Reading Bingo Challenge 2014

reading-bingo-small

Last month I came across this post by Cleopatralovesbooks. A Reading Bingo! I mean how awesome is that. Its also a great way to end the year.

A Book With More Than 500 Pages

I Am Pilgrim by Terry Hayes:

The best thriller I’ve read for a long long time! 

In the book, “Pilgrim” is the code name for a man who doesn’t exist. The adopted son of a wealthy American family, he once headed a secret U.S. espionage unit. Now in anonymous retirement, he is called upon to lend his expertise to an unusual investigation but ultimately is caught in a race against-time to save America from oblivion. Emily Bestler Books/Atria Books, a division of Simon & Schuster, published the book in May. MGM has bought the movie rights.

 

A Forgotten Classic

The Outsider by Albert Camus:

A new version of L’Étranger translated by Sandra Smith.

“Smith’s version of L’Etranger is both erudite and agile. It deserves to become the standard translation of Camus’s masterpiece.” –Lucian Robinson

 

 

A Book That Became a Movie

The Boy in the Striped Pajamas by John Boyne:

Set during World War II where Nine year-old Bruno meets Shmuel, a boy who lives a strange parallel existence on the other side of the adjoining wire fence and who, like the other people there, wears a uniform of striped pyjamas. One of the very rare cases where the book and the movie are equally good.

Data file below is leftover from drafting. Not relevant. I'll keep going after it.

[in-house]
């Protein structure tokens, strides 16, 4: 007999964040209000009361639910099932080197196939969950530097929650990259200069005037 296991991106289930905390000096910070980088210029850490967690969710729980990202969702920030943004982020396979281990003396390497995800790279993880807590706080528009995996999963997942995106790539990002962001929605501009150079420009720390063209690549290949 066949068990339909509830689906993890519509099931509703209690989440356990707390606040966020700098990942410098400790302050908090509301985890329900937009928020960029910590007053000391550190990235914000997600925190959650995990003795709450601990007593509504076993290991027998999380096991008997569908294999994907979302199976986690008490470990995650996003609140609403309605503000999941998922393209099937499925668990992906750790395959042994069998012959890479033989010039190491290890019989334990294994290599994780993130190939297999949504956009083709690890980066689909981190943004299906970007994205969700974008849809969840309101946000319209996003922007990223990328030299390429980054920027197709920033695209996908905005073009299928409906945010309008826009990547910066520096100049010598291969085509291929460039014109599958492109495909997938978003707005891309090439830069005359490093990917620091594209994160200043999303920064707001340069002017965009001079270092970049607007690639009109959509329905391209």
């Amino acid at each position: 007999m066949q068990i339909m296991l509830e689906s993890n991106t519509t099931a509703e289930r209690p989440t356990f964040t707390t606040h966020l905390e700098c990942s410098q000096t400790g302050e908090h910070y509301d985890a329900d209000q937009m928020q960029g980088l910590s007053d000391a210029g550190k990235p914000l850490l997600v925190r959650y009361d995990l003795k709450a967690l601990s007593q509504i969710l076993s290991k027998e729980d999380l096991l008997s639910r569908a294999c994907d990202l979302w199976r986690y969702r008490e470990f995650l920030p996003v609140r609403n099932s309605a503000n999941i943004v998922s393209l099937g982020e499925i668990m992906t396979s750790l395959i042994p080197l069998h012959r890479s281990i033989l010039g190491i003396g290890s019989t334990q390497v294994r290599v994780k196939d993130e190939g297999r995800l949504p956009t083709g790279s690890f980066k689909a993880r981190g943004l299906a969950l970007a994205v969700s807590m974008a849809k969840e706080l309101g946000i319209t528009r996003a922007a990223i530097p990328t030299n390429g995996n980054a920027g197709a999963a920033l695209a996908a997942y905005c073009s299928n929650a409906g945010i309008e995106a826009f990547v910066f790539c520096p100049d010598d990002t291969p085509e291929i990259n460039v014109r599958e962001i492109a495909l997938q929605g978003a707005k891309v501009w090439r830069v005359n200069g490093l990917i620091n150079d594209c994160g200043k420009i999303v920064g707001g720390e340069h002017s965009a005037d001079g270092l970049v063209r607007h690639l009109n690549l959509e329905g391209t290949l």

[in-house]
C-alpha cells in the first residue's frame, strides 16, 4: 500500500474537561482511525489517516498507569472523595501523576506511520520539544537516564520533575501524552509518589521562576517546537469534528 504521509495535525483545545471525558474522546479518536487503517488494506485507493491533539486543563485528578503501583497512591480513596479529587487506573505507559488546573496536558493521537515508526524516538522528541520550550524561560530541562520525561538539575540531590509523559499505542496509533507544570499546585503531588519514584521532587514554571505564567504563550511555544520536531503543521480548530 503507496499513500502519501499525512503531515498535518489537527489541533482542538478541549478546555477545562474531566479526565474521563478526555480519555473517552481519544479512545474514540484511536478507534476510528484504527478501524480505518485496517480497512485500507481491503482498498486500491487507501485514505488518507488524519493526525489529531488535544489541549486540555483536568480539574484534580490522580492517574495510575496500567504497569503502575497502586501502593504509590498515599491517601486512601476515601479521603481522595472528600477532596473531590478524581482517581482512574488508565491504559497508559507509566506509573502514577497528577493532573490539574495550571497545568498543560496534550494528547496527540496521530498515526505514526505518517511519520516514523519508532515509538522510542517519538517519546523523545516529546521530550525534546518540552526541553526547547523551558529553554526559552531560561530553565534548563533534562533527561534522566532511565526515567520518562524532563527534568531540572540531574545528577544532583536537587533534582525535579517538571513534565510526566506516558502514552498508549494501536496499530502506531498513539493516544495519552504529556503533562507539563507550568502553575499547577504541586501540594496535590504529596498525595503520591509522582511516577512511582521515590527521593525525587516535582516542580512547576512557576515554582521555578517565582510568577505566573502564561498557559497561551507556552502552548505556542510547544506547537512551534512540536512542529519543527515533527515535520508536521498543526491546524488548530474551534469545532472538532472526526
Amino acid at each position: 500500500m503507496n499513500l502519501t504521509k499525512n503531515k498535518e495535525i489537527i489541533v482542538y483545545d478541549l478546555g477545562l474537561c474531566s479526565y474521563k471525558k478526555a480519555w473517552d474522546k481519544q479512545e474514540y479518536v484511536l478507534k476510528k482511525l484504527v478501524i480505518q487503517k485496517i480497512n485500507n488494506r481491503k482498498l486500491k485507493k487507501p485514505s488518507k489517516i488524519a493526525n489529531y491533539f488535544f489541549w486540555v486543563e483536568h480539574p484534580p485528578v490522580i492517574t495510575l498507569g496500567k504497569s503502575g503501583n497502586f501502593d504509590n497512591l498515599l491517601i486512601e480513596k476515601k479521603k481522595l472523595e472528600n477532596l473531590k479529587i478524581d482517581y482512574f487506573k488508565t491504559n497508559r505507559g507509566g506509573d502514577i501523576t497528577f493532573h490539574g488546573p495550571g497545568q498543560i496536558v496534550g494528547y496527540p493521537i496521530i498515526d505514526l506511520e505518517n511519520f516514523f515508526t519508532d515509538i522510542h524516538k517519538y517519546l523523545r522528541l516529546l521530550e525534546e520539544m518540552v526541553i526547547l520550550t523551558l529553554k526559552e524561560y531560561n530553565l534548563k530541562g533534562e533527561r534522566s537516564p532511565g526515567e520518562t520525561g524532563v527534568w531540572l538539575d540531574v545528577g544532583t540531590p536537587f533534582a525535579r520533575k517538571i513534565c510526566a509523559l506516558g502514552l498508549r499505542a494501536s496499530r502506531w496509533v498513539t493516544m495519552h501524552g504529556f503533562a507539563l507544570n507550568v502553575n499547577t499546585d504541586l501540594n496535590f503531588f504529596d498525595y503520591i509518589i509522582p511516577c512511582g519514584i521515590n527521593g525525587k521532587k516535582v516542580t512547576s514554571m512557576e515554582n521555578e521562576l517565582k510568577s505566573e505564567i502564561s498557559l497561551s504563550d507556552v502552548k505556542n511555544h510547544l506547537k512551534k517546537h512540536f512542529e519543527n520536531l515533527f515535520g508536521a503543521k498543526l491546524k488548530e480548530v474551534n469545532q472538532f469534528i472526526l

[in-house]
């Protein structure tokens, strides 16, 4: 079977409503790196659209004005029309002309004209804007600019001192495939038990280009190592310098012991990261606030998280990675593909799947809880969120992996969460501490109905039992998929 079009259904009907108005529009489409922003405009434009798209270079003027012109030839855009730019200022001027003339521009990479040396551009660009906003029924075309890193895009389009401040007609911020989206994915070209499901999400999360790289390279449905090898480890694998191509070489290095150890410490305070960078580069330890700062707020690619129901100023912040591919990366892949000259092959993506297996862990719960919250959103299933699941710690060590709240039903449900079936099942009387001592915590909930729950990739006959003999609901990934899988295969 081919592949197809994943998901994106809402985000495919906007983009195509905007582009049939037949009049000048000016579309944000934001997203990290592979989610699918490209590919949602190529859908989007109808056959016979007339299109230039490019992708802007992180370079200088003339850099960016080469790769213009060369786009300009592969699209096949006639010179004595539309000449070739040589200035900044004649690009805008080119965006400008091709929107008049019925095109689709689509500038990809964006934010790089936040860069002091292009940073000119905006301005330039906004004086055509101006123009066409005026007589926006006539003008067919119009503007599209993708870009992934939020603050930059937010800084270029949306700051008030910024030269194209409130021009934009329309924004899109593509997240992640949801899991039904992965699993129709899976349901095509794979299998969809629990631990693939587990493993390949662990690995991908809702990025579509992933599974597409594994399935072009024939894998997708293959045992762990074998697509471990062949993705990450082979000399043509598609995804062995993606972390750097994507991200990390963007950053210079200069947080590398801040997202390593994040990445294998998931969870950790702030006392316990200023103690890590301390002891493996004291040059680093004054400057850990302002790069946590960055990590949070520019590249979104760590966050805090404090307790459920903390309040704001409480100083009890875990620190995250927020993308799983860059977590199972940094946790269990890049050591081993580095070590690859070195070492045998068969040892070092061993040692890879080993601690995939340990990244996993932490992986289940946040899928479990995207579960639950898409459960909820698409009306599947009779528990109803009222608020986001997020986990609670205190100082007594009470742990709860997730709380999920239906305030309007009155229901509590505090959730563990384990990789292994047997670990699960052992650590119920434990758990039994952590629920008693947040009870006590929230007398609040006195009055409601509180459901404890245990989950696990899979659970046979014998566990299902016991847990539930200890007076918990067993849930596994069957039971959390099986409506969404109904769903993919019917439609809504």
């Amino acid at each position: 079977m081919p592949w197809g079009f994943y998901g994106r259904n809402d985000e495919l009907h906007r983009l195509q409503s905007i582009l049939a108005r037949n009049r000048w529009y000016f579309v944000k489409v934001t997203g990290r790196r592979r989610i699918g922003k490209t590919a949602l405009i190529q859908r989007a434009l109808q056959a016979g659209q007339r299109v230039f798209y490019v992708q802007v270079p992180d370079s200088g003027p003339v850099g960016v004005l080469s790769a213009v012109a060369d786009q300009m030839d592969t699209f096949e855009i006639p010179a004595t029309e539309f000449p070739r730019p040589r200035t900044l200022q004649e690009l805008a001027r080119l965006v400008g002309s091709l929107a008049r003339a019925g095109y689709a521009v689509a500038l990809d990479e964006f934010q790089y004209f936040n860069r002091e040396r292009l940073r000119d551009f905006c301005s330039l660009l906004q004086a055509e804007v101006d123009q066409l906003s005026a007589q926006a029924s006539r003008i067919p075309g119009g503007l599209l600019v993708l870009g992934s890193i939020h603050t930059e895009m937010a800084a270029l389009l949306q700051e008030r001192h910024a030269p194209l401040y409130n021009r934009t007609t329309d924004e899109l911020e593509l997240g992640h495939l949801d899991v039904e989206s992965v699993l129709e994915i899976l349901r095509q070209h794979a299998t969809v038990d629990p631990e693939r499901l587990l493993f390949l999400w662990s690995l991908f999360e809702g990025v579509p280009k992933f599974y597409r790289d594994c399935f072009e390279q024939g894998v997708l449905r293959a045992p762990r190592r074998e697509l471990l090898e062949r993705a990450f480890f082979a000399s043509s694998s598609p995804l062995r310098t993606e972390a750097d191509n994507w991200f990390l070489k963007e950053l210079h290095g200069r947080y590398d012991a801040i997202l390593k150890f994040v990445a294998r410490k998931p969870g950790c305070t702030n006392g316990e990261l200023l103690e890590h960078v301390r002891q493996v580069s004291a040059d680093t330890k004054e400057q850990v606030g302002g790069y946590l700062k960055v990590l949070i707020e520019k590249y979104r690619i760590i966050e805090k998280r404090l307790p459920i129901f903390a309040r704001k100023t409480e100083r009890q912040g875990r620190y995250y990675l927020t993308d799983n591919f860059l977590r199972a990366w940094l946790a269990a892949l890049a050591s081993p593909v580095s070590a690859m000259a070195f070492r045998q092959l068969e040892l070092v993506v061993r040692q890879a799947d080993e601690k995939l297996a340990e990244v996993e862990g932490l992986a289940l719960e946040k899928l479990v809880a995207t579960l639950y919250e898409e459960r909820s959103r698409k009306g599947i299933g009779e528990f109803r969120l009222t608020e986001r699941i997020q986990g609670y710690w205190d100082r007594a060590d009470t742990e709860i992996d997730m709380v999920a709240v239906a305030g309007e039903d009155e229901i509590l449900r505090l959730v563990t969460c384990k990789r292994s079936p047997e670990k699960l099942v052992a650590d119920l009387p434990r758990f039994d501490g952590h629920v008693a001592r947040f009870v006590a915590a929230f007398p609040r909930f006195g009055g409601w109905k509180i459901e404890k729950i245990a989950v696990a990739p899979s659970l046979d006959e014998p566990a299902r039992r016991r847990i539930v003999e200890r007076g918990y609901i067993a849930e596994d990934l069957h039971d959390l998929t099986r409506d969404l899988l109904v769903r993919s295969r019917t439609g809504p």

A Book Published This Year

The Storied Life of A.J. Fikry by Gabrielle Zevin:

A. J. Fikry’s life is not at all what he expected it to be. His wife has died, his bookstore is experiencing the worst sales in its history, and now his prized possession, a rare collection of Poe poems, has been stolen. And then a mysterious package appears at the bookstore. It’s a small package, but large in weight. It’s that unexpected arrival that gives A. J. Fikry the opportunity to make his life over, the ability to see everything anew.

                                                      Hands down my favorite book of 2014.

 

A Book With A Number In The Title

Mr. Penumbra’s 24Hour Bookstore by Robin Sloan:

The Great Recession has shuffled Clay Jannon away from life as a San Francisco web-design drone and into the aisles of Mr. Penumbra’s 24-Hour Bookstore. But after a few days on the job, Clay discovers that the store is more curious than either its name or its gnomic owner might suggest. The bookstore’s secrets extend far beyond its walls.

 

 

A Book Written by Someone Under Thirty

No Matter the Wreckage by Sarah Kay:

Sarah Kay’s debut collection of poetry featuring work from the first decade of her career. Sarah (26 Years) is the founder of Project VOICE, an organization that uses spoken word poetry as a literacy and empowerment tool. She is well-known for her TED Talk “If I should have a daughter…”.

 

 

 

A Book With Non Human Characters

Nothing in this category.

 

A Funny Book


The One Plus One by Jojo Moyes:

The One Plus One is funny, poignant and charming story with characters that you can’t help but fall in love with. Its about family, about belonging and about love and a wonderful read.

 

 

 

 

A Book By A Female Author